Build a Shadowbox Privacy Fence
You have many options for attaching your stringers, such as face-nailing, mortise and tenon, or toe-nailing. For the shadow box style, I chose to toe-nail the stringers. By placing the 2-by-2 stringer vertically flush with the outside faces of the posts, the outside wall of the fence would be in a single plane, which makes alternating the pickets easier. To toe-nail, drive at least two nails into the side and one nail through the top of the stringer and solidly into the post.
When it comes to nailing, expect a lot of it. One of the biggest helps on this project came from a cordless framing nail gun from Paslode. This nailer uses a battery to ignite a tiny burst of gas, which “explodes” the nail from the gun with all the driving power of an air compressor. Plus, there’s no need for a compressor, an air hose or extension cord (which may weaken the compressor). When working in remote areas, the cordless nailer is kind of a godsend, and eliminates all the elbow-thrashing work of the hammer-and-nail method. I used Paslode’s 3-inch ring-shank hot-dipped nails for the stringers and the 2-inch versions when nailing the fence boards.
One more note on stringers running uphill … Cut the ends at an angle so they fit flush between the posts. Here’s a tip for how to do so: First, butt the square end of one uncut stringer against the penciled location on your left-hand post. Hold that end firmly against the post while you position the other end of the stringer so it overlaps the right-hand post at the pencil marks. Mark the stringer using the post as a pencil guide. Remove the stringer and take to the cutting table.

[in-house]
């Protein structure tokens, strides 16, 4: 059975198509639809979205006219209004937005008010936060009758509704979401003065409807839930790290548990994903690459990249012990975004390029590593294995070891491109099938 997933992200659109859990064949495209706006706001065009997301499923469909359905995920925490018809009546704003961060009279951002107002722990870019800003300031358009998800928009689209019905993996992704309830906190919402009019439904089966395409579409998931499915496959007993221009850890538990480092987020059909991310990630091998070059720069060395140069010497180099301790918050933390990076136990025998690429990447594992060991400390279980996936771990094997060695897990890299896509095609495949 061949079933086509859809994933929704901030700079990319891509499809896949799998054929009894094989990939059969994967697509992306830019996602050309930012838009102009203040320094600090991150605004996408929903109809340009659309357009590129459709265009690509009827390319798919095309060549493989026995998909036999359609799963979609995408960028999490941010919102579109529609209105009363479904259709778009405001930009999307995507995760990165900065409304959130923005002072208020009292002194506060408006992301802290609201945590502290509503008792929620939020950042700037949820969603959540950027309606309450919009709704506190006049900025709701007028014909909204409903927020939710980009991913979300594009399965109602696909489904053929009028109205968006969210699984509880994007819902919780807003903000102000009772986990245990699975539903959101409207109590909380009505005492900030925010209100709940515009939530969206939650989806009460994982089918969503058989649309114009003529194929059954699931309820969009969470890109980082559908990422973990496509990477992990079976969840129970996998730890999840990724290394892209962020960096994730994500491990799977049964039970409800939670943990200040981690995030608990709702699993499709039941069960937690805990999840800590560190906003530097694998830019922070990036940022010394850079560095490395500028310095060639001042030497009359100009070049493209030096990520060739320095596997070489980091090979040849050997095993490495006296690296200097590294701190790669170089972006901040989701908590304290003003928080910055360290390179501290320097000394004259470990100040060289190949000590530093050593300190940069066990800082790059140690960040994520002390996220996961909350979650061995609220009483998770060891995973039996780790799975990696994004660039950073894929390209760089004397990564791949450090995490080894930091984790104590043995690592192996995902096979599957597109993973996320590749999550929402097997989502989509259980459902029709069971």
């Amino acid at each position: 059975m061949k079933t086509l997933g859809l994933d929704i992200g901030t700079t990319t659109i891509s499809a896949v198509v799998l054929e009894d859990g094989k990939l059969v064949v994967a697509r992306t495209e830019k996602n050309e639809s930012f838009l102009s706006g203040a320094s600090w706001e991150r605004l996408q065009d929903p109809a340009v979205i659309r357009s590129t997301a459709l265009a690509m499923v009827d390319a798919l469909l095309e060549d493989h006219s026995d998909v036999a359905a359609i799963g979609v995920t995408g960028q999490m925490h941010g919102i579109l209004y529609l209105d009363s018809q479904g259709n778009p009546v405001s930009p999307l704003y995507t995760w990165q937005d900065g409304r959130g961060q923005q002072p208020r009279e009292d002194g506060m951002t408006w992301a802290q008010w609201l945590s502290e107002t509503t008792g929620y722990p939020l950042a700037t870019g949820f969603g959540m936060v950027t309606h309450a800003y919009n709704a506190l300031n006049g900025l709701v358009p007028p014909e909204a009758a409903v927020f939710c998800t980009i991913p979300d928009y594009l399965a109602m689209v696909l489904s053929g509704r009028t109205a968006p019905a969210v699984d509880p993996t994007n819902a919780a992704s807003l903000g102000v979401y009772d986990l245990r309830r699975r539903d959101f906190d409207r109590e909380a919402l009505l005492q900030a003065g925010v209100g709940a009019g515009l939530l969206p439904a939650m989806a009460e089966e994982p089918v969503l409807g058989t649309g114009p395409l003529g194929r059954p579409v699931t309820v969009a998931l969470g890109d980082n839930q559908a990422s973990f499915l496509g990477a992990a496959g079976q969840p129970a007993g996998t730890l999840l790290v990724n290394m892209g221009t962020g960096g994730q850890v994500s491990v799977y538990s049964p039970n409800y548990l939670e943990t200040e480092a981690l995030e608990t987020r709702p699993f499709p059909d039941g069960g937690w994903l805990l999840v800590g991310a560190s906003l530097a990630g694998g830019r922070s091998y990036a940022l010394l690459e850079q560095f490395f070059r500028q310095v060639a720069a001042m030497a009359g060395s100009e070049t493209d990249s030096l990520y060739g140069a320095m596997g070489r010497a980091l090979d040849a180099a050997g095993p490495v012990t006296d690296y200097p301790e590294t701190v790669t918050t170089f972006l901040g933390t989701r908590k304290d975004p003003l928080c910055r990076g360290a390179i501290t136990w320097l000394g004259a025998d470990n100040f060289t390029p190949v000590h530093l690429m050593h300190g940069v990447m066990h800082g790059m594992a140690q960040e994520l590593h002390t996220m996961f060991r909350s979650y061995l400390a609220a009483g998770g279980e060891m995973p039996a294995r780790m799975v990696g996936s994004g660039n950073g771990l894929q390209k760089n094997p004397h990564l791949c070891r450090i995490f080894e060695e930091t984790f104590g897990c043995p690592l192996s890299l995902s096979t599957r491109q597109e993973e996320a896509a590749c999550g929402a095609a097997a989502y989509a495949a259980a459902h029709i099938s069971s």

Assuming your one post sits at a different height than the next post, the mark should be at an angle. Use an angle finder to transfer that angle to the left-hand end of the stringer. Begin at the corner and cut off just enough material to match the angle. Now, measure the width of that angle cut. Go back to your right-hand angle mark. Keeping the same angle, redraw that mark, moving it over the same distance as the width of the cut on the left-hand side (plus 1/8 inch for blade kerf). This will compensate for that lack of material. Cut the stringer and install.
With all stringers in place, I then used a reciprocating saw to cut the tops of the posts so they were all the same height. When cutting the posts, it’s smart to do so in a manner that diverts water from standing atop the posts, which could contribute to rot. You can cut pyramid-like crowns, cover them with post caps, or just slice them off at an angle like I did.